I did an experiment investigating the Mpemba effect and I found that a contributing factor to why hot water freezes faster than cold water is due to the amount of time the water takes to freeze. As in during a phase change, the water stays at a constant temperature until the whole thing freezes, so once the whole thing freezes, the temperature starts to drop, so from the point where it hits the freezing temperature to the point just before the temperature drops is what I'm referring to.

I found that in the cooler temperatures, it stayed at the "freezing stage" for longer than the hotter water. I can't really find an explanation online as to what actually happens during this stage and what can affect the time it takes to complete this stage.So I'm just curious to know if there's anything which affects this stage.

  • $\begingroup$ How much ice did you end up with? $\endgroup$
    – Jon Custer
    Mar 21, 2021 at 19:40
  • $\begingroup$ @JonCuster I did it in small batches and each sample was 50ml and after every sample, I just dumped the ice into the sink, so I don't really know how much $\endgroup$
    – prata
    Mar 21, 2021 at 19:59
  • $\begingroup$ The reality of the Mpemba effect is in fact hotly disputed: nature.com/articles/srep37665 and should not be taken for granted. $\endgroup$
    – Gert
    Mar 21, 2021 at 21:25
  • $\begingroup$ Nature: We conclude that despite our best efforts, we were not able to make observations of any physical effects which could reasonably be described as the Mpemba effect. Moreover, we have shown that all data (with the only exceptions coming from a single study) reporting to be observations of the Mpemba effect within existing studies fall just above the Mpemba effect line, i.e. the difference in the cooling times between the hot and cold samples is marginal. $\endgroup$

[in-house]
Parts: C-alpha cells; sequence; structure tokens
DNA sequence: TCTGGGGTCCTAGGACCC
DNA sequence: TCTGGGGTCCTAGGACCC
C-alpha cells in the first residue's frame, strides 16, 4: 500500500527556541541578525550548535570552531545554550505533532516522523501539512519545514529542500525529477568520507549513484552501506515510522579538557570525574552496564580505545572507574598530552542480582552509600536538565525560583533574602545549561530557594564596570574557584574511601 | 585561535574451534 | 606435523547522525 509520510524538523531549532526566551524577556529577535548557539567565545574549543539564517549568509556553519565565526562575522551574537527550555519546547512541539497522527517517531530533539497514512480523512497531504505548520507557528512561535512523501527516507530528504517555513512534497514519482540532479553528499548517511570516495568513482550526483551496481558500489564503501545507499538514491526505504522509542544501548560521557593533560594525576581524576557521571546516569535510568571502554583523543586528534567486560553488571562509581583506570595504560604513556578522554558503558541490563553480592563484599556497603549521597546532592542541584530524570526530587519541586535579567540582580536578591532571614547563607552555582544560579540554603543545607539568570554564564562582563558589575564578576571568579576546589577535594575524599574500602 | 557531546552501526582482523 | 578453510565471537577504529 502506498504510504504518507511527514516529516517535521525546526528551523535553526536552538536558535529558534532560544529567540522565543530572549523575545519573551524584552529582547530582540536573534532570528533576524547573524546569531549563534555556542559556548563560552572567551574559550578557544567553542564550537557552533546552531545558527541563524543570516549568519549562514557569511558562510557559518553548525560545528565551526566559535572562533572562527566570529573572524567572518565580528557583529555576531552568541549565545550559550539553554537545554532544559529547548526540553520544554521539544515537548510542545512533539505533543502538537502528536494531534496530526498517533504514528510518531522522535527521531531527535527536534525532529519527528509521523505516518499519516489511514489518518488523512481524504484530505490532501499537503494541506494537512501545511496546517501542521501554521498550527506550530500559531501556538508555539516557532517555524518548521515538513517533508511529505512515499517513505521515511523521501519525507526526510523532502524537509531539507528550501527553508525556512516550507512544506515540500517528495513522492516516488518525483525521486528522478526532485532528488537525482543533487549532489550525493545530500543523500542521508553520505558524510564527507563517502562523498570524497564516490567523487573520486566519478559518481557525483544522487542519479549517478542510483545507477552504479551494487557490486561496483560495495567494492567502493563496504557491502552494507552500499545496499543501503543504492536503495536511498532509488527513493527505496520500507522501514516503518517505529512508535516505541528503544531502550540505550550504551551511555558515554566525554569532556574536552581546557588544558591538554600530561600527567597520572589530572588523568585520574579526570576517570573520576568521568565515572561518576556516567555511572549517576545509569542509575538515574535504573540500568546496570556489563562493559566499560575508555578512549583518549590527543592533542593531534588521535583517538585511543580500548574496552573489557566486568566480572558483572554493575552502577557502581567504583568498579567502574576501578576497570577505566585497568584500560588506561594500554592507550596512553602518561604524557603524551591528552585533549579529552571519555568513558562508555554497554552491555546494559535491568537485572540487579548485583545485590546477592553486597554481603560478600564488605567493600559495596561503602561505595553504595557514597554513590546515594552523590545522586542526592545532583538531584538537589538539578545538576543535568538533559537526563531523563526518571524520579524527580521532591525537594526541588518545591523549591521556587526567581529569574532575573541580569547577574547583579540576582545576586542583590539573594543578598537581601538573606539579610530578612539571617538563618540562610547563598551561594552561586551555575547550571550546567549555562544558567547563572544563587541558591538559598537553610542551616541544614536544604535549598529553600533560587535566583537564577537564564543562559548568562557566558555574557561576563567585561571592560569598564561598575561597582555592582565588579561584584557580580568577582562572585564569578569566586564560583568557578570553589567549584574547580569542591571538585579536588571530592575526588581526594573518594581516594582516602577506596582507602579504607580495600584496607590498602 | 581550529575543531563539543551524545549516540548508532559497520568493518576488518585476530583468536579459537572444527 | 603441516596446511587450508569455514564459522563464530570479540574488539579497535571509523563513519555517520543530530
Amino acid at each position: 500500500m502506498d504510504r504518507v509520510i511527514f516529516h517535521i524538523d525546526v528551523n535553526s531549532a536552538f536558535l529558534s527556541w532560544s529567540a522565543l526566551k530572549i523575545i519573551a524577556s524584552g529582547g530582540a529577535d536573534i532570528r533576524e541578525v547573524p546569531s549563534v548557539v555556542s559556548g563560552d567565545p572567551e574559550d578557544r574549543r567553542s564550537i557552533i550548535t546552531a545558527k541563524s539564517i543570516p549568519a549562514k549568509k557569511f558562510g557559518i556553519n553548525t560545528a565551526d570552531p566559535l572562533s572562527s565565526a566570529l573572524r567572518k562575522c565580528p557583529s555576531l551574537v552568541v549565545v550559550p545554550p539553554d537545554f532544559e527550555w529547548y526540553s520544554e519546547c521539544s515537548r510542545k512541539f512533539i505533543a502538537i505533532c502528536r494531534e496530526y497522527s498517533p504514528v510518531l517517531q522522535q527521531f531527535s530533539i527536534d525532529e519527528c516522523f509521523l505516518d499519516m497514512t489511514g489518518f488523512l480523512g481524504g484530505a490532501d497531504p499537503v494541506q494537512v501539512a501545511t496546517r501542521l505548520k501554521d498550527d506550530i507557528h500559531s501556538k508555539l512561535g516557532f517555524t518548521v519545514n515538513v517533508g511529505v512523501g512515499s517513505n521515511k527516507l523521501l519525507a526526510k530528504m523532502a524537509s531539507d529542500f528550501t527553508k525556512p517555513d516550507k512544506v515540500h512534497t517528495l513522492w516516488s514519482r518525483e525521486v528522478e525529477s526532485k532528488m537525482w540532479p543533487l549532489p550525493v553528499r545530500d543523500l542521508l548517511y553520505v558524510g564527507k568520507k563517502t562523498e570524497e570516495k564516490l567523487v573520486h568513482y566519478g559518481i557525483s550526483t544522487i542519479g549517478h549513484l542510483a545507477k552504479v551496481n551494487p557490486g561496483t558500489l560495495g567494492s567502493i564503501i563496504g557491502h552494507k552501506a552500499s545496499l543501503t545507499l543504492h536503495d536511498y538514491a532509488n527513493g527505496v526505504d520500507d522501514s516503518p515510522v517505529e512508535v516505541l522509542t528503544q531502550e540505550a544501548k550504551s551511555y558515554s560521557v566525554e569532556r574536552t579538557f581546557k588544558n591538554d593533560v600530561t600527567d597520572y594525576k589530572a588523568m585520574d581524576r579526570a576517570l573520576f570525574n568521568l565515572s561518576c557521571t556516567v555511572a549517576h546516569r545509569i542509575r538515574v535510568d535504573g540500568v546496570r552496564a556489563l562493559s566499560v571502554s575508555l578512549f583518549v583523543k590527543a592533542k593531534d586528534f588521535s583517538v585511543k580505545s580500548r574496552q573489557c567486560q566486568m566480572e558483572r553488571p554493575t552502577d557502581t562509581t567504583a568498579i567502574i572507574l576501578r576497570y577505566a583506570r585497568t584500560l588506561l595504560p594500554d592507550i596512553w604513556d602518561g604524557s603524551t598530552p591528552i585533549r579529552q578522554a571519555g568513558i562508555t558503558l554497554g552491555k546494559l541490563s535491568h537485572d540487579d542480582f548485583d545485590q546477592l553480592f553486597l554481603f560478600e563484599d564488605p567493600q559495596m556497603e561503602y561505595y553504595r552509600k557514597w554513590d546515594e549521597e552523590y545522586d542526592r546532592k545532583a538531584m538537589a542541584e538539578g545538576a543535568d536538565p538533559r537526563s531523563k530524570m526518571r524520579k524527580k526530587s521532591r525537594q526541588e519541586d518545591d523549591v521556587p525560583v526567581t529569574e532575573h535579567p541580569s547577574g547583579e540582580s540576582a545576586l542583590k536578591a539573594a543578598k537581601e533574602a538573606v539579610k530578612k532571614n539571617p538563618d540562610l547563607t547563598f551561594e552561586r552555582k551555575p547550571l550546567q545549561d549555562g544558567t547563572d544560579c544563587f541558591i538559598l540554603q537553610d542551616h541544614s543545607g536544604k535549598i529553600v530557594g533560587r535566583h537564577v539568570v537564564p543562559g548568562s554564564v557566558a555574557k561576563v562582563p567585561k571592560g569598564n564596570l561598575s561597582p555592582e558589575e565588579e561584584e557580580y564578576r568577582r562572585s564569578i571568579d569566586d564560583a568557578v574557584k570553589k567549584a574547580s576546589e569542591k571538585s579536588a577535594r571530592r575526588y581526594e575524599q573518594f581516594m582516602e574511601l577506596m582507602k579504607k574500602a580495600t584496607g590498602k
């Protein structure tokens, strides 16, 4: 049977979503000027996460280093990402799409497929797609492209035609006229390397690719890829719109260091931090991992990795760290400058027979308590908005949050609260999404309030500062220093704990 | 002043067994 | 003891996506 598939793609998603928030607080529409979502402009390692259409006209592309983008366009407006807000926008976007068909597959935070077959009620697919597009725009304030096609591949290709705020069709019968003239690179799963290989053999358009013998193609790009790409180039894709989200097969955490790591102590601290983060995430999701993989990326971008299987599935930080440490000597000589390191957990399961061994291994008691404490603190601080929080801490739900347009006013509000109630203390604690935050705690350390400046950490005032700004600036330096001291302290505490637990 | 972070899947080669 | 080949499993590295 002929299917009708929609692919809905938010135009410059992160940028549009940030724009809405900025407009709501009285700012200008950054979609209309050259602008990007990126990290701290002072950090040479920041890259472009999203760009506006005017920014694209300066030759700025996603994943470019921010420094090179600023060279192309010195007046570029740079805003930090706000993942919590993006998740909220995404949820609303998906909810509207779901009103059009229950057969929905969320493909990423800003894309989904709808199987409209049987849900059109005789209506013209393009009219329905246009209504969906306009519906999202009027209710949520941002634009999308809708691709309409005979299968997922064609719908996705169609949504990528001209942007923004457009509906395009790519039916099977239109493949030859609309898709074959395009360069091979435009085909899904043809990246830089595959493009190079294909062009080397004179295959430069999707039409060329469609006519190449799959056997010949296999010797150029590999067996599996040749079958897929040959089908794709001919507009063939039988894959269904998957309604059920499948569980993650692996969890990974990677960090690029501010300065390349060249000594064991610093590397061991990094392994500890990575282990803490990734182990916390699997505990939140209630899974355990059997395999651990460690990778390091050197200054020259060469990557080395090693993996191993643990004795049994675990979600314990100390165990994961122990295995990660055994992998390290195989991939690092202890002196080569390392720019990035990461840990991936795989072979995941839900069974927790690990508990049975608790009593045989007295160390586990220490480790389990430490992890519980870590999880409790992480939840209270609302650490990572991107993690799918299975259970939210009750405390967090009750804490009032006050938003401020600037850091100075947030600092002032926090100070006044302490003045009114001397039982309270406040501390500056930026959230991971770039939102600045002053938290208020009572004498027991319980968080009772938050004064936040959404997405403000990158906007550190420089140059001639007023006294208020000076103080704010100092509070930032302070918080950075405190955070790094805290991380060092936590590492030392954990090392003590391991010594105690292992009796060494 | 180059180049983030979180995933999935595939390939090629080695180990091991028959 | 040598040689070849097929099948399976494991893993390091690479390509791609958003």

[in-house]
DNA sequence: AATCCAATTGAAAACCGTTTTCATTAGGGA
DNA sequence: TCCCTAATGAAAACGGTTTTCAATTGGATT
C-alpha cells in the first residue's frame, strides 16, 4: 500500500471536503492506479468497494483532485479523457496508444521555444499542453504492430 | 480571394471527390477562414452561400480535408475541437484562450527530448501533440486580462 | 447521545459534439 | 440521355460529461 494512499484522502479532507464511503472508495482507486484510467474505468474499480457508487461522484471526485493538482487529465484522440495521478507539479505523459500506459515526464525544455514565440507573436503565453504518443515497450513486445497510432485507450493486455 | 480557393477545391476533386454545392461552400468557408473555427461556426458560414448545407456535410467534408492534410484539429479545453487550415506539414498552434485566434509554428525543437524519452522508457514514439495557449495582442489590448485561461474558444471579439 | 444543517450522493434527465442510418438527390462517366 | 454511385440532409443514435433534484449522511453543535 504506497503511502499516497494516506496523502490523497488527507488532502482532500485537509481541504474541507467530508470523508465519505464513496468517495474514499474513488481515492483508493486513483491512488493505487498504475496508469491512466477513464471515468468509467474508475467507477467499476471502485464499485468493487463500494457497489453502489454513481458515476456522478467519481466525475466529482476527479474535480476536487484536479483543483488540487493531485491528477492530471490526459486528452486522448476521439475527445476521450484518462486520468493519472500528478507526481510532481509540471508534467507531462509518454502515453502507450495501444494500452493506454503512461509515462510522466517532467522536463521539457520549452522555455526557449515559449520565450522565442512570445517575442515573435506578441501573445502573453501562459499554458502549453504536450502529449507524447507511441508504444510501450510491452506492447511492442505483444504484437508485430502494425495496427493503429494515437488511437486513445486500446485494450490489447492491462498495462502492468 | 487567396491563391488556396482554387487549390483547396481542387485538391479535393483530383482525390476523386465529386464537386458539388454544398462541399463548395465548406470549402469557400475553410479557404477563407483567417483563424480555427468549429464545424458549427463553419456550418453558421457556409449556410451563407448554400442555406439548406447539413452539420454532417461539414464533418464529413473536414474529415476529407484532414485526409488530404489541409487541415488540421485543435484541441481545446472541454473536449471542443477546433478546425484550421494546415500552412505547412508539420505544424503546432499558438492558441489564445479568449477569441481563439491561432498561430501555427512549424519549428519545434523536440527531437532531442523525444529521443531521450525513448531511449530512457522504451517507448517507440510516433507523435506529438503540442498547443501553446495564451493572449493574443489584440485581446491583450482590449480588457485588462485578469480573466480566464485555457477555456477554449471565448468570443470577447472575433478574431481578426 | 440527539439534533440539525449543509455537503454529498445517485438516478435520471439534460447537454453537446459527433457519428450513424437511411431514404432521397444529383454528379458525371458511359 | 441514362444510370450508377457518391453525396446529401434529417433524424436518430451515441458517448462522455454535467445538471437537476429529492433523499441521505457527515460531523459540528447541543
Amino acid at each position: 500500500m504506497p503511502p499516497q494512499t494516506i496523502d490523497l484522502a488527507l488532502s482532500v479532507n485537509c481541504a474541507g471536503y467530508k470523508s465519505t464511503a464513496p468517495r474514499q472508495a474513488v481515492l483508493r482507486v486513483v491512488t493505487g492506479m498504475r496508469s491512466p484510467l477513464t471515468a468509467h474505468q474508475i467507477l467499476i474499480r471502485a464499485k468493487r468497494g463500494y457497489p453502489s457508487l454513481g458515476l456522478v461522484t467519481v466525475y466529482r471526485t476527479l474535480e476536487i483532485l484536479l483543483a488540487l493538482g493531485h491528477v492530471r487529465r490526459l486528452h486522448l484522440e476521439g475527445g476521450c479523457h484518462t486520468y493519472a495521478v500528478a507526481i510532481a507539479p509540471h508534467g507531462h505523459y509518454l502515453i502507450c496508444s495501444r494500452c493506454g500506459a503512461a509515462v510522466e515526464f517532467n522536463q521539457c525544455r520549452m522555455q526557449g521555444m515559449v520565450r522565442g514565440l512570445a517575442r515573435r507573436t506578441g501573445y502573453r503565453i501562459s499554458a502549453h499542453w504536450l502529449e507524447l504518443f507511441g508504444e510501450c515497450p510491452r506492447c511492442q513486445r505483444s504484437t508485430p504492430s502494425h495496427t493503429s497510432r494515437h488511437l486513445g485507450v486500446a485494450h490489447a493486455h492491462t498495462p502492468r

– Gert
    Mar 21, 2021 at 21:44
  • $\begingroup$ We have shown (Fig. 3) that much of the data reporting to be observations of the Mpemba effect were from studies not reporting the height at which temperatures were measured7,14,20,21,22,23 and that the conclusions drawn from these data could have been altered by simply recording temperatures without precisely monitoring the height. Indeed, all the data which lie just above the Mpemba effect line in Fig. 3 (including data for which the temperautre measurement height was carefully monitored and reported17,24,28) are, [...] $\endgroup$
    – Gert
    Mar 21, 2021 at 21:45


Your Answer

By clicking “Post Your Answer”, you agree to our terms of service and acknowledge you have read our privacy policy.

Browse other questions tagged or ask your own question.